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News > U.S.

Bolton, Ross, Lima Group Seek to Put Venezuela in 'Quarantine'

  • U.S. National Security Adviser John Bolton outside of the White House in Washington, U.S. July 31, 2019.

    U.S. National Security Adviser John Bolton outside of the White House in Washington, U.S. July 31, 2019. | Photo: Reuters

Published 3 August 2019

U.S. high-level officials are seeking support from a number of  Latin American right-wing governments for Trump's new destabilization strategy.

U.S. National Security Adviser John Bolton and the U.S. Commerce Secretary Wilbur Ross will attend a Lima Group meeting next week to consolidate the support of the Latin American right-wing governments to continue their“blockade or quarantine” strategy whereby President Donald Trump seeks to oust Venezuela's President Nicolas Maduro out of power .


Venezuela Rejects US New Threats of Naval Blockade

Baptized as the "International Conference for Democracy in Venezuela," the Lima Group meeting will be held on August 6 in the Peruvian capital.

Over the last month,  the Peruvian Foreign Minister, Nestor Popolizio, has been actively trying to convince authorities of over 100 countries to attend this conference, which is supposedly aimed at finding "a solution to the political crisis" in the Bolivarian country.

For their part, in the last year, Bolton and Abrams have been leading different U.S. strategies, most of which have failed thus far, to put Venezuelan opposition politician Juan Guaido in the presidency of the South American country.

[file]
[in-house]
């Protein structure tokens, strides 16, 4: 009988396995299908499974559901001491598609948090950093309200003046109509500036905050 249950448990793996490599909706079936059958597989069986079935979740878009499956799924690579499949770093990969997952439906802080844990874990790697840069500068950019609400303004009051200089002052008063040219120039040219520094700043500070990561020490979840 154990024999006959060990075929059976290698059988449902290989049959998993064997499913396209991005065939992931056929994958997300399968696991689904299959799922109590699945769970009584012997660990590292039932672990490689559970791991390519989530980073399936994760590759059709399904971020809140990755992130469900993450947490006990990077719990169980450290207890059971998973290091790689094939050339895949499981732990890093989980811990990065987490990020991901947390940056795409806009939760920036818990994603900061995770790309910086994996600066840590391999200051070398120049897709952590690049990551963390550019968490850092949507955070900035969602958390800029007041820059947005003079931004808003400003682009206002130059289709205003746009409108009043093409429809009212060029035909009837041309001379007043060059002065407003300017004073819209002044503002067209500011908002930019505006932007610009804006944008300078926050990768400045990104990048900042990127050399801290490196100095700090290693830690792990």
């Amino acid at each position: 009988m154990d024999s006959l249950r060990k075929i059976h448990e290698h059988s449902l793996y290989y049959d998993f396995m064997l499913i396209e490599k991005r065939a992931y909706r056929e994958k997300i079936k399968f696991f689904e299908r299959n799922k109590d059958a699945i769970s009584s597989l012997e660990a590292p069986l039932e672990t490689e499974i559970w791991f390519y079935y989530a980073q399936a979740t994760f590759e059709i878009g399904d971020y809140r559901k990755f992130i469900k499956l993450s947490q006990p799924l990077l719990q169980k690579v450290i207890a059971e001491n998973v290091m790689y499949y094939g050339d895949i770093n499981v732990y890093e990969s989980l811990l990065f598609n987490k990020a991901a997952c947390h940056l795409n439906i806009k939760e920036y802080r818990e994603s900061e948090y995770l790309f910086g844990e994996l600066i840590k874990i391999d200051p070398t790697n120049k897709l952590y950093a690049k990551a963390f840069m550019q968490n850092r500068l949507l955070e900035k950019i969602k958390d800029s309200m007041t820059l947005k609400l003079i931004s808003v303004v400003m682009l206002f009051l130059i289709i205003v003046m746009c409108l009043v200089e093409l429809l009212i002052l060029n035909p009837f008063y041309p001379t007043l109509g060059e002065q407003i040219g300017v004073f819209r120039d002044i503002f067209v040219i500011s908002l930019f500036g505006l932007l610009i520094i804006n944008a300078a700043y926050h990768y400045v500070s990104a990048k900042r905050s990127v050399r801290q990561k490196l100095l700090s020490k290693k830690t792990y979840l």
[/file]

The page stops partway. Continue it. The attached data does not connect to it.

"The U.S. won't stand by while Maduro attacks Venezuela’s last remaining democratic institution," Bolton tweeted on Friday.

"The irrationality and excessive obsession of Donald Trump and his clique regarding Venezuela generated rejection again this Thursday, when the White House tenant admitted that he was considering a 'blockade or quarantine' to that nation."

In response to the new wave of U.S. threats, President Maduro rejected on Friday Trump's statement about a full blockade and stressed that the Venezuelan maritime territory will remain "free and independent."

"All Venezuela, in a civic-military union, repudiates and rejects Donald Trump's statements about a supposed quarantine or blockade," Maduro said and explained that such unilateral action "is clearly illegal."

From Russia, Senator Vladimir Dzhabarov said that Trump's threat "is a very dangerous issue" which could generate a wider international crisis.

“Long ago, the U.S. sought to block Cuba, which almost ended with a nuclear crisis in 1962,” Dzahabarov said and recalled the “Missile Crisis,” an event which was triggered by the U.S. attempt to control all access routes to the Caribbean island.

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